T S Eliot:
“No honest poet can ever feel quite sure of the permanent value of what he has written. He may have wasted his time and messed up his life for nothing.”
T S Eliot, 'The Love Song of J. Alfred Prufrock', 1915:
"...Oh, do not ask, 'What is it?'
Let us go and make our visit.
In the room the women come and go
Talking of Michelangelo.
The yellow fog that rubs its back upon the window-panes,
The yellow smoke that rubs its muzzle on the window-panes, ..."
"...Eliot attracted widespread attention for his poem 'The Love Song of J. Alfred Prufrock', which is seen as a masterpiece of the Modernist movement." (Wikipedia)
The poem will celebrate its centenary in 2015.
As soon I read this poem around 1982, I liked it, although I did not understand a lot of it.
I particularly loved these two lines:
"In the room the women come and go
Talking of Michelangelo."
Why? I don't know.
(On September 28 2007, I wrote a post "In the Room the Women Come And Go, Talking of Dev Anand", on Dev Anand's autobiography.)
On the art of comics, Holland Cotter says in the New York Times, November 15 2013:
"Comic art is, on a very basic level, about concentration, about fitting a complete world in a small space and keeping it coherent and readable."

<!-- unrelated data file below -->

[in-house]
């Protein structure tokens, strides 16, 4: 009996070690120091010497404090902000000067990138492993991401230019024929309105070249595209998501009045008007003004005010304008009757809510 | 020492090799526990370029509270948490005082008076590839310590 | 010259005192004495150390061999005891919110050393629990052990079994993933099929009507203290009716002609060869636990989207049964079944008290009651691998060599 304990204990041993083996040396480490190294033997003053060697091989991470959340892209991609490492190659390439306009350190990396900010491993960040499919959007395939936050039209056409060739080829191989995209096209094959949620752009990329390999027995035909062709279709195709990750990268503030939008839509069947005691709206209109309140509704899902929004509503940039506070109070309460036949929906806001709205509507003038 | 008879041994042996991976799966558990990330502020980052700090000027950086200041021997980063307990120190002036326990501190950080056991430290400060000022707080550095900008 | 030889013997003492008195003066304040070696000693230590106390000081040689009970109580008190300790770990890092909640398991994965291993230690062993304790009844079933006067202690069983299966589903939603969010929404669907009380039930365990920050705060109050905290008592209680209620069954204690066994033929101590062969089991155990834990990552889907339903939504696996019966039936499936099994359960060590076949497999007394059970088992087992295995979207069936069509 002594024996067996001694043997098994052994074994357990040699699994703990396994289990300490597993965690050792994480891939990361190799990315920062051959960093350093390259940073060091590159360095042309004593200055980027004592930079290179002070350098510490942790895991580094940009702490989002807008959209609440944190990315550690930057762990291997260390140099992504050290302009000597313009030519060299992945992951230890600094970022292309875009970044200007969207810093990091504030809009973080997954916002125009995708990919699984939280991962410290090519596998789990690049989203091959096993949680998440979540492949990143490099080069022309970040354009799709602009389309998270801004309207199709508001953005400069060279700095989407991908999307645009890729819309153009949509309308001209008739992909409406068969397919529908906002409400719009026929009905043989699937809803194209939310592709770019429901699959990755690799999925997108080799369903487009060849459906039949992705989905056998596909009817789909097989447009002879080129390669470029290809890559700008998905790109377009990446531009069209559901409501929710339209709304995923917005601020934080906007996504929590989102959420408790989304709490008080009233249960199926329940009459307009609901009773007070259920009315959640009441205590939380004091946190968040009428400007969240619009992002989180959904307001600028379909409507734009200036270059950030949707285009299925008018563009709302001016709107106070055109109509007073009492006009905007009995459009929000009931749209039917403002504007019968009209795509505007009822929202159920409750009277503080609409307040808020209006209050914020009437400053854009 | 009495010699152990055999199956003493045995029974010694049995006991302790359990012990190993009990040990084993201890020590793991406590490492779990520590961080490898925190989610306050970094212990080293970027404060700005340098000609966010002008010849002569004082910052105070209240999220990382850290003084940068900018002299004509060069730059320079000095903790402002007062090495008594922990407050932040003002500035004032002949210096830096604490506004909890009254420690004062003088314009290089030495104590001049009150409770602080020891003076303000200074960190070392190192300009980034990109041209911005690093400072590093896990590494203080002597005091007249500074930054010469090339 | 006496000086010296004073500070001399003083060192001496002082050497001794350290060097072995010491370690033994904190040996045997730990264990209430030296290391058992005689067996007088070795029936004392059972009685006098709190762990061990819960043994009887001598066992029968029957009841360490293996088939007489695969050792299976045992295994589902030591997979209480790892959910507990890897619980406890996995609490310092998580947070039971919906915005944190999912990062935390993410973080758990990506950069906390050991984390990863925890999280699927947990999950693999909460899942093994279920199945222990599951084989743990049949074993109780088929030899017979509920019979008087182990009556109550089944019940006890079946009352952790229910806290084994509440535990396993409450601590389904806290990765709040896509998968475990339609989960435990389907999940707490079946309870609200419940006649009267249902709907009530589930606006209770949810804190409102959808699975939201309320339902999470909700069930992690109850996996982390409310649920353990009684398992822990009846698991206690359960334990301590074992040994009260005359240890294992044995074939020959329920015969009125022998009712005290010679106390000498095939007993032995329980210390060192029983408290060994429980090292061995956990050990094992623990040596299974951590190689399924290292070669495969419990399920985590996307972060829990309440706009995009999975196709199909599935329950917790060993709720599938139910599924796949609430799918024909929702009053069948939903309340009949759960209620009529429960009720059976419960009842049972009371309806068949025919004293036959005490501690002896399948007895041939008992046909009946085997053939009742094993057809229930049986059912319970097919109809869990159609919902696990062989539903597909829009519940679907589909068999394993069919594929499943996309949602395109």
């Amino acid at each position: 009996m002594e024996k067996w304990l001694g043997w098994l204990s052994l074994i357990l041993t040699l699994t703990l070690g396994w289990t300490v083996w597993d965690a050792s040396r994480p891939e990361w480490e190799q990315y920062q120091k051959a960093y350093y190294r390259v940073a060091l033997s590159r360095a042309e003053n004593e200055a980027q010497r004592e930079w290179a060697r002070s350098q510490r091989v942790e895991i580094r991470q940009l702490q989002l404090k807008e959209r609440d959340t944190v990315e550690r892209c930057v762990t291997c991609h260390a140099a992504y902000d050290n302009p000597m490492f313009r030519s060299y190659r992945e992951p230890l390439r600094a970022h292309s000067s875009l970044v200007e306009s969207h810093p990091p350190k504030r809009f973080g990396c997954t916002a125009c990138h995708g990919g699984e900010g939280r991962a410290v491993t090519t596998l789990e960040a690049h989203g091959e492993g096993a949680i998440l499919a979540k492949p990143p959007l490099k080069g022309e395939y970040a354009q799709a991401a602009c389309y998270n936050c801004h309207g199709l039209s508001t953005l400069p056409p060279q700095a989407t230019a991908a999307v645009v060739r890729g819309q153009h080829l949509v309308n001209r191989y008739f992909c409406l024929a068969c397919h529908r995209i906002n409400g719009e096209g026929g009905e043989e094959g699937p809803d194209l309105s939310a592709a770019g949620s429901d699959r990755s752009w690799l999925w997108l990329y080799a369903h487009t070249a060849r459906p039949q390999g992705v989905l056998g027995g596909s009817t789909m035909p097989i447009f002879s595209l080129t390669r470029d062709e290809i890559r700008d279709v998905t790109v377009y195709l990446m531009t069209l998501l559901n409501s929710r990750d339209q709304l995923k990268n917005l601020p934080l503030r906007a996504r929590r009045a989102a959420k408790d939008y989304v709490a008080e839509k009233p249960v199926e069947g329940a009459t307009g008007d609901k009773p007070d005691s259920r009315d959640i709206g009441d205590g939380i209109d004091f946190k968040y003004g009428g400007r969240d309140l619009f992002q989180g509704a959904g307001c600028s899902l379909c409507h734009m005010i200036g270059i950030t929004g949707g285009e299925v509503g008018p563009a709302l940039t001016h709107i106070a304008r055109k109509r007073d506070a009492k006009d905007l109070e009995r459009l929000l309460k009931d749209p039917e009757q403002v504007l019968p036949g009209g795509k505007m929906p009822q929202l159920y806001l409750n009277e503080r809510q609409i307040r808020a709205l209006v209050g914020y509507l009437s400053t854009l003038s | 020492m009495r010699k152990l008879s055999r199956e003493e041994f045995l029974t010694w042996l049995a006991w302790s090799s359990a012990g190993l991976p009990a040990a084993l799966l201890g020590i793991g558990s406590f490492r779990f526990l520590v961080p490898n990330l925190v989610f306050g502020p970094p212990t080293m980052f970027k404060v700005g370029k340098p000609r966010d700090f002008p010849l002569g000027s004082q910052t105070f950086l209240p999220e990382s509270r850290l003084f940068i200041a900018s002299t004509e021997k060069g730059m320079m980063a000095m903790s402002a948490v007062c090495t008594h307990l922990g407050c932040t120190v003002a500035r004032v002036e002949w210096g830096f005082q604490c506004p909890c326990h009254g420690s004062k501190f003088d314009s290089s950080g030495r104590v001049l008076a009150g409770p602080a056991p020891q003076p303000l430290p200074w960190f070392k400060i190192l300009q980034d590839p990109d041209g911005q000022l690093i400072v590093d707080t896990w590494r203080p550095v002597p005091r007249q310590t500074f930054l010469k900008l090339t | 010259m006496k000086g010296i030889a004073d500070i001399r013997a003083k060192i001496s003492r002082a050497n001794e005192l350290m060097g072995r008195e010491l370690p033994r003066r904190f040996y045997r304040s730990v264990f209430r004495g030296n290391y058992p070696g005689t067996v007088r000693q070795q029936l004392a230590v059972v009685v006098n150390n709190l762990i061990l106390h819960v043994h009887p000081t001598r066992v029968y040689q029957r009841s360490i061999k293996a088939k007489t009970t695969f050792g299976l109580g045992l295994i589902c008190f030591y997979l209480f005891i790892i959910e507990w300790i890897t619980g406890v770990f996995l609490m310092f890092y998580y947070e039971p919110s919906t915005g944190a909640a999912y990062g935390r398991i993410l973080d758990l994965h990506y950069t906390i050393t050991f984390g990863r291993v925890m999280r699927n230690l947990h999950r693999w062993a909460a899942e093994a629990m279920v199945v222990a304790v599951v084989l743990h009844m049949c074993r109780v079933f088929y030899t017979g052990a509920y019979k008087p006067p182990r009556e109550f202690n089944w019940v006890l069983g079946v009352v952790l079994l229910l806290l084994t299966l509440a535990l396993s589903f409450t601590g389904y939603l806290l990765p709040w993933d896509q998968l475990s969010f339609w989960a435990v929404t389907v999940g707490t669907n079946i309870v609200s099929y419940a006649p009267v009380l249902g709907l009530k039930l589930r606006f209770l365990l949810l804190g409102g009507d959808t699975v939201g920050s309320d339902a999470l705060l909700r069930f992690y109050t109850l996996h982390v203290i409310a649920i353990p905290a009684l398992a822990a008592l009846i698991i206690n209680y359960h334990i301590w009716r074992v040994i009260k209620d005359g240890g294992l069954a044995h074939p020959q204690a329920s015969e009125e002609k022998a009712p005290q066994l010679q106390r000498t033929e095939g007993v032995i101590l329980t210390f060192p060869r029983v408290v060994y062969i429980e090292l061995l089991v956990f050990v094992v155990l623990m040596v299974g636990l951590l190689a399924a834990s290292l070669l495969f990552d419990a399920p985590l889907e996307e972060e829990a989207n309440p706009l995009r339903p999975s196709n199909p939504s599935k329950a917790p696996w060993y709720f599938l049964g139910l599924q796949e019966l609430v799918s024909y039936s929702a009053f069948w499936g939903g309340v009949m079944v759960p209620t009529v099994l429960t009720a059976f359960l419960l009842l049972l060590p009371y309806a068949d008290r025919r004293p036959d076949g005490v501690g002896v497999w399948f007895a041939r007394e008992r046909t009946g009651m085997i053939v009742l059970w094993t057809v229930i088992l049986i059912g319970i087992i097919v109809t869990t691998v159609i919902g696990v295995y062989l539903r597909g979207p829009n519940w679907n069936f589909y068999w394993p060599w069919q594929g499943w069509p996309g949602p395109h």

Isn't poetry about the same:
"fitting a complete world in a small space and keeping it coherent and readable."?
Recently, I got too see an adaptation of the Eliot's poem as a comic book by Julian Peters
Artist: Julian Peters
Now, there are five frames in the picture above.
The third, "Let us go and make our visit", is fine and so is the fourth, "In the room the women come and go Talking of Michelangelo", and so are the frames one and two at the top where the poet is shown dressing up.
They all are very good drawings but add no value to my appreciation of the poem.
But wait...what makes the comic strip of Peters special is the fifth frame depicting the following line:
"The yellow fog that rubs its back upon the window-panes"
That is the way the fog rubs its back upon the window-panes as the poet walks by...Wonderful.
I hope when they celebrate the poem in 2015, they will also remember Julian Peters's adaptation.